House of Sand and Fog
Produced and distributed by DreamWorks
Directed by Vadim Perelman
Screenplay by Vadim Perelman and Shawn Lawrence Otto from the novel by Andre Dubus III

As Heraclitus concluded so has Andre Dubus III: Character is fate.  By way of illustration, in 1999, Dubus gave us his hypnotic novel House of Sand and Fog, the story of three very different characters weaving together their individual fates to disastrous effect.  Reading this narrative is like being transfixed by a hissing cobra.  You know the deadly strike is coming, but you dare not avert your eyes, even for an instant.

I am in debt to first-time feature director Vadim Perelman for translating this novel to the screen.  Had he not, I might never have read it.  Its cover bears a seal identifying it as an Oprah’s Book Club selection, a testimonial that usually works on me as a cordon sanitaire.  My one regret is that I read the novel just before seeing the film.  Doing so threw Perelman’s exceptional movie into partial eclipse, for, as good as it is, it cannot compete with the spell cast by the text.  Perelman has not found a fully satisfactory cinematic equivalent to Dubus’ use of alternating points of view.  The book brings us inside its characters’ minds by having two of the principals relate in their own voices what they are experiencing as they push each other ever closer to the edge of a moral precipice.  Their opposing perspectives intensify the narrative’s conflict immeasurably.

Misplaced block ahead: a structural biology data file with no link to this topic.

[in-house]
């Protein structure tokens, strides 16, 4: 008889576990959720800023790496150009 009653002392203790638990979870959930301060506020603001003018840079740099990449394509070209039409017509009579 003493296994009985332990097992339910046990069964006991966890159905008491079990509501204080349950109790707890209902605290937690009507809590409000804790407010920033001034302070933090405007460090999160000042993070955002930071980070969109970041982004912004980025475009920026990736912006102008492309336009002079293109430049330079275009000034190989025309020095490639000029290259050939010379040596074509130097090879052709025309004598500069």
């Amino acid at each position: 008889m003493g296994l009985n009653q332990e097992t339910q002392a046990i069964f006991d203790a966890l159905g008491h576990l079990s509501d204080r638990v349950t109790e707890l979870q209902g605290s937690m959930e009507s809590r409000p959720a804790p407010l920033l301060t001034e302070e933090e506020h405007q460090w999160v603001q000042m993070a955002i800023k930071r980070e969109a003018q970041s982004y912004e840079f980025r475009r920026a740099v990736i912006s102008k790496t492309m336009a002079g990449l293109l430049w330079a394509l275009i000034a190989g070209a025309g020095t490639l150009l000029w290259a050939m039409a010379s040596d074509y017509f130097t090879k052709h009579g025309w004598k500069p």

Both novel and film aspire to the condition of classic tragedy, but with this difference: Dubus gathered his materials not from the precincts of the highest and mightiest but from the experiences of fairly ordinary people caught up in the muddle of American life today.  Two pieces of information clicked together for him.  One was a news report about a 70-year-old woman who lost her house to county officials for allegedly not paying her taxes.  The other came from an acquaintance, a former officer in the Iranian military who had fled to America after the 1979 revolution and had to settle for a financially straightened existence.  His imagination thus sparked, Dubus transformed the 70-year-old into the 36-year-old Kathy La-zaro (Jennifer Connelly), a recovering alcohol and cocaine addict whose reckless inattention to her responsibilities results in the loss of the beachside bungalow her father left her.  When her husband leaves her, she becomes so despondent that she ignores county notices regarding overdue taxes that she has been assessed in error.  One morning, the sheriff shows up and evicts her.  In short order, her home is sold at auction to an Iranian émigré down on his luck in his adoptive country.  Middle-aged Col. Massoud Amir Behrani (Ben Kingsley), late of the shah’s air force, has been living well beyond his means in San Francisco on the dwindling funds he managed to take with him when he hastily fled his country.  Unable to find work in the aerospace industry, he is reduced to holding two minimum-wage jobs.  By day, he serves in the state highway’s litter patrol; by night, he is a convenience-store clerk.  Knowing nothing of Kathy or her woes, he buys her house as an investment property, hoping to recoup his family’s fortunes.  At first, his purchase seems like the American dream.  Expecting to double his money, he is amazed to discover that the bungalow can command nearly four times the $45,000 that he paid for it.  There is just one problem: Kathy.  She hires a lawyer to inform the colonel that the house was auctioned in error and should be returned to her, its rightful owner.  The colonel is incensed at first, concluding that he has been made a victim of bureaucratic incompetence, prejudicial injustice, or both.  Then he hits upon a simple solution.  Through Kathy’s lawyer, he notifies the county that he is willing to surrender the house for its market value—$170,000.  When the county balks at his proposal, he puts out a for-sale sign, and prospective buyers begin flocking to him.